Friday, November 22, 2013

7QTF: On Louie DePalma, Mail and a Very Loved Rabbit

Joining up with Jen, as per Friday usual!

1. When you read "per usual" is it in Danny DeVito's voice? Danny DeVito in his role as Louie DePalma on Taxi, one of the greatest shows ever made. You either know what I'm talking about or you don't. You don't? Ugh. Fine. Minute 5:58 here. Thankyouverymuch.


2. I cut the inside of my lip the other day with my tooth, which I smacked on a Miller Lite bottle. I was beginning to take a drink as I spotted the world's LARGEST cricket just staring at me. Silently mocking me. And just moments ago I cut the roof of my mouth on a fun size Baby Ruth. Do other people have these types of problems?

3. Did you watch the Gilmore Girls? I did. I still do. It was a sad, sad day when that show went off the air. I loved Lorelai. (Who didn't?) I had to answer on a quiz once if I would compare myself to any character on television who would it be (this was pre-Once Upon a Time, FYI), and I said Lorelai Gilmore. She had this thing where she only looked through her mail once a month. She said if she looked through it every day all she got was junk and bills, but if she let it pile up she got cards and actual letters from people, making the experience far more enjoyable. I think I'm getting there. I live in a garage apartment, so my mail is delivered through a mail slot to my front door. My front door leads directly up a flight of stairs into my apartment, so that mail just lands there on the bottom of the stairs. When I get home at night, I look down and all I ever see are circulars, junk mail and bills. Boo. So, as generally neat as I am, I sometimes just let the mail pile up.


4. While I live in a city of almost 50,000 people (I understand it's not a metropolis but not a small town by any means), what I love is the sense of community. The local high school, Huntington High, was 10-0 in its regular season of football and is now still fighting to be state football champion. Around town there are various pizza places, gas stations and other places that have changed their lettered marquees to read "Good Luck Highlanders" or "Way to Go Huntington High." It's so small-town, I know, and I just love it.

5. I wrote this post yesterday on books from my childhood, and now I want to throw all my weekend plans out the window, go to the library, grab up all the kids' books I love and spend all weekend at home on the couch reading. And maybe I will. We gave our kids this Sunday off from Nutcracker rehearsal to rest (wish we could give them next Sunday after Thanksgiving, but it's too close to our show and we need the time) so I have a Saturday AND a Sunday free for the first time since Labor Day weekend. And I think I spent that weekend in Morgantown visiting my grandparents and watching football. So, really, the last time I had a whole weekend free to do whatever I wished at home was sometime in the summer. I do have to run some errands Saturday and get some show-related things done, but maybe I'll find some time to squeeze in a re-read of a Nancy Drew or Baby-Sitters Club book.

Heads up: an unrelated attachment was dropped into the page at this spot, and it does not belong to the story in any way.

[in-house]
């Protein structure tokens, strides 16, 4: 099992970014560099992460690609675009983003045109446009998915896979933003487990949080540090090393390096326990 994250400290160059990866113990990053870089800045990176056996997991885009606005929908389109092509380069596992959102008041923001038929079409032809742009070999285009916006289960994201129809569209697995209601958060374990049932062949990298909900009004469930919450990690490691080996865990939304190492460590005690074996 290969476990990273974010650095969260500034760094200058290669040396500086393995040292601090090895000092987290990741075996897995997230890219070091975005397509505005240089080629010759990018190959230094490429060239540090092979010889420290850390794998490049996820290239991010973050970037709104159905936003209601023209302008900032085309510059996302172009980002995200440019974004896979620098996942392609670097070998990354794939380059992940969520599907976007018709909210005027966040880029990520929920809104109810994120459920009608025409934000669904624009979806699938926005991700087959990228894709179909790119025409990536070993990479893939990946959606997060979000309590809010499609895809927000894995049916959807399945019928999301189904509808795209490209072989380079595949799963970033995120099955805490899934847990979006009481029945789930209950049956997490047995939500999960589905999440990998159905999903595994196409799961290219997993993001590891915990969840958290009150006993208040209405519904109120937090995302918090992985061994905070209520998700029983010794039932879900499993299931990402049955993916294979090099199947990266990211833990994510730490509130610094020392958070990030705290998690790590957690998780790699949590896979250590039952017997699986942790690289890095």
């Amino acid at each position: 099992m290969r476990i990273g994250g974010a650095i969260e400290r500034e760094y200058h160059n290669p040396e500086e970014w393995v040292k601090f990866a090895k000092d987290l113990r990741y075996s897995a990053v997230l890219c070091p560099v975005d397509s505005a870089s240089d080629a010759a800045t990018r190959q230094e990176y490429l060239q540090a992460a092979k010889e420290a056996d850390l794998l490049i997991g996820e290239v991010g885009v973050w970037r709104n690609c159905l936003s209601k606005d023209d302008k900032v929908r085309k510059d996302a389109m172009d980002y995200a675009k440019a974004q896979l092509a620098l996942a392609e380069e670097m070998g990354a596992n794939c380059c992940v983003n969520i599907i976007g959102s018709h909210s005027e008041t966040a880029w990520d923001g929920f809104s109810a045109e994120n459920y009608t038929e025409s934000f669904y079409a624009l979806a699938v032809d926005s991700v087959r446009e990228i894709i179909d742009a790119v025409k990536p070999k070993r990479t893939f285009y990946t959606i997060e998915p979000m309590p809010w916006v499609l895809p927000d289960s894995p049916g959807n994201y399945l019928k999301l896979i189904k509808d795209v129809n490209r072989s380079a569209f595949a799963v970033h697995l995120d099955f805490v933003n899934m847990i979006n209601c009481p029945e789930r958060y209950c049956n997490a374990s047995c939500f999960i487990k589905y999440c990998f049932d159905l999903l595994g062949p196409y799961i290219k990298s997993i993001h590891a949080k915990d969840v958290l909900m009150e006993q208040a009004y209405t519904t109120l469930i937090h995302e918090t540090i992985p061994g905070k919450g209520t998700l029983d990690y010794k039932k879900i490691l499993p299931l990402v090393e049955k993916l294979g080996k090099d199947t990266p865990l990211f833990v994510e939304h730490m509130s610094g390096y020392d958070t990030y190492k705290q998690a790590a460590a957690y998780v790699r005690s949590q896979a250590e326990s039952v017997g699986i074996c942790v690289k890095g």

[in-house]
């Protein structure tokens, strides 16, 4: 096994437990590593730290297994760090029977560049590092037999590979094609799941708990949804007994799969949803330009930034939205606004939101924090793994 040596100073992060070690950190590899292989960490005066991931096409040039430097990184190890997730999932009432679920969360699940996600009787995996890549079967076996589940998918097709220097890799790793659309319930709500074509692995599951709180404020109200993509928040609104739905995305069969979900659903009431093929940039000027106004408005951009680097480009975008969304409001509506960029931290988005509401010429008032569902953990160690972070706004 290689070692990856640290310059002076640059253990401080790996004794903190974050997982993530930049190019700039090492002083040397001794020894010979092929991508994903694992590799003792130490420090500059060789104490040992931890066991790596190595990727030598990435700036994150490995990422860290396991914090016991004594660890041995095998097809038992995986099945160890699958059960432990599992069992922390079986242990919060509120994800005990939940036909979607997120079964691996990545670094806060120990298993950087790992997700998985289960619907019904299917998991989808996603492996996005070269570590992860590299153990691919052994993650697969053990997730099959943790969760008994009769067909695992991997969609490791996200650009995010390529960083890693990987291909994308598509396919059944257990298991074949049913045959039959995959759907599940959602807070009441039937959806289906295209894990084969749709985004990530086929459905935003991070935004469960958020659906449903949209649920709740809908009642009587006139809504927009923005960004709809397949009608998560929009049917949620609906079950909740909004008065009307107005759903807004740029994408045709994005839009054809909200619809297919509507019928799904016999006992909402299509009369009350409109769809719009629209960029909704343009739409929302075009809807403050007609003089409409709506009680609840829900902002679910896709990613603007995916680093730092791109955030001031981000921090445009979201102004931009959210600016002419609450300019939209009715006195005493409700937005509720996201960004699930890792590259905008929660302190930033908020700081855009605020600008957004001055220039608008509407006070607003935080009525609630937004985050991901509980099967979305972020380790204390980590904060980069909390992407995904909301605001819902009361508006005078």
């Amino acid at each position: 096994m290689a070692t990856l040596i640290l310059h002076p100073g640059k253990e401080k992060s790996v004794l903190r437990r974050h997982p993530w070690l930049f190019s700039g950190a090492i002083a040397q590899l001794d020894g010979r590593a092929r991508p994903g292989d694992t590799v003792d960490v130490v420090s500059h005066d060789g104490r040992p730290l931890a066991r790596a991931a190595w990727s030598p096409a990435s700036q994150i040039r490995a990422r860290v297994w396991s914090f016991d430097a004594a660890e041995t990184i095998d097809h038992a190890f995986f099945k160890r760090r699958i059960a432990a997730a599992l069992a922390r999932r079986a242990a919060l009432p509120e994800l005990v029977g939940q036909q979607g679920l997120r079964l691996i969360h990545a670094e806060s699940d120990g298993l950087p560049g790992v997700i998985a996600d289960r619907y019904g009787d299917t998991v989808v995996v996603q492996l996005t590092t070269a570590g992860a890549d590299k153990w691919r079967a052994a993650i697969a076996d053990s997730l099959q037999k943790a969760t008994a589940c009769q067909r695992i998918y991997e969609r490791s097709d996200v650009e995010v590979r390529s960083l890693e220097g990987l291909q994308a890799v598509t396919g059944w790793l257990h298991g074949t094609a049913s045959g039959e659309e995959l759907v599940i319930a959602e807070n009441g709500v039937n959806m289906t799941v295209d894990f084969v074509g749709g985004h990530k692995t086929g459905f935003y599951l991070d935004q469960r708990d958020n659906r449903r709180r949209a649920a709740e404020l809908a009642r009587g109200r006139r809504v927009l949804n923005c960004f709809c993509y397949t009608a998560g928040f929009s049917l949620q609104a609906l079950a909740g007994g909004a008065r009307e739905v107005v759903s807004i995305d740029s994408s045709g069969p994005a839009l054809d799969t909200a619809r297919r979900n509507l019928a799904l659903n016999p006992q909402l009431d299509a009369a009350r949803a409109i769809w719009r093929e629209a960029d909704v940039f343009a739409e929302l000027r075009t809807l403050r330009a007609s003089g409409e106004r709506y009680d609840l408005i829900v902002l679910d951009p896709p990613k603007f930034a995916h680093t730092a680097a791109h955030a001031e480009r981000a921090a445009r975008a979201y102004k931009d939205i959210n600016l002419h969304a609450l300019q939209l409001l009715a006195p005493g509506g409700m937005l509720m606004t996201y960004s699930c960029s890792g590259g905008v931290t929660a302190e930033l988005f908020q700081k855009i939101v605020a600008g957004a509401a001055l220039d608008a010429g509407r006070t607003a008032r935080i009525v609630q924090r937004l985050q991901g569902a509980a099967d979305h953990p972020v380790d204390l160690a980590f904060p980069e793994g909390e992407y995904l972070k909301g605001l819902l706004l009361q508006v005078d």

6. Sometimes I like to pick up Snicks and hold him for a bit. He doesn't love it, but I don't do it for him. I also love to bury my hands in his soft fur. I don't have great hands -- they are usually painful and hard from my cuticle-picking obsession -- and that's the only thing that makes them feel better. I am not the world's most wonderful person, but I hope that God may consider taking a day or two off my time in Purgatory because of how much I loved and cared for Baby Snicks, one of His littlest and most helpless creations.


7. This article. This article right here. I know I'm not a parent, so maybe I don't get a say, but I am around kids of all ages a LOT because of the dance studio, and I think this is one of the most accurate things I have read in a long time. A couple of years ago I may have been shocked that there were kids in the world who brought parents along for job interviews, but I have seen and heard some things over the past few years that make this scenario far less surprising. And I have good, hard-working kids for the most part. But I look around and think -- raising kids in this day and age would be SCARY. I don't know how you all do it. Ten years ago I would have never said this -- and honestly as a kid I probably thought all homeschooled kids were weird -- but if I had a kid today and the ability, I really think I'd homeschool. I'm not a doomsday theorist and I don't think the world is going to hell in a handbasket (although I do think we have SERIOUS problems that seem to be getting worse) but I really think there is something to the theory that we are raising a generation of helpless whiners.

And on that super uplifting note, I'm outtie 3000. Go see Jennifer.

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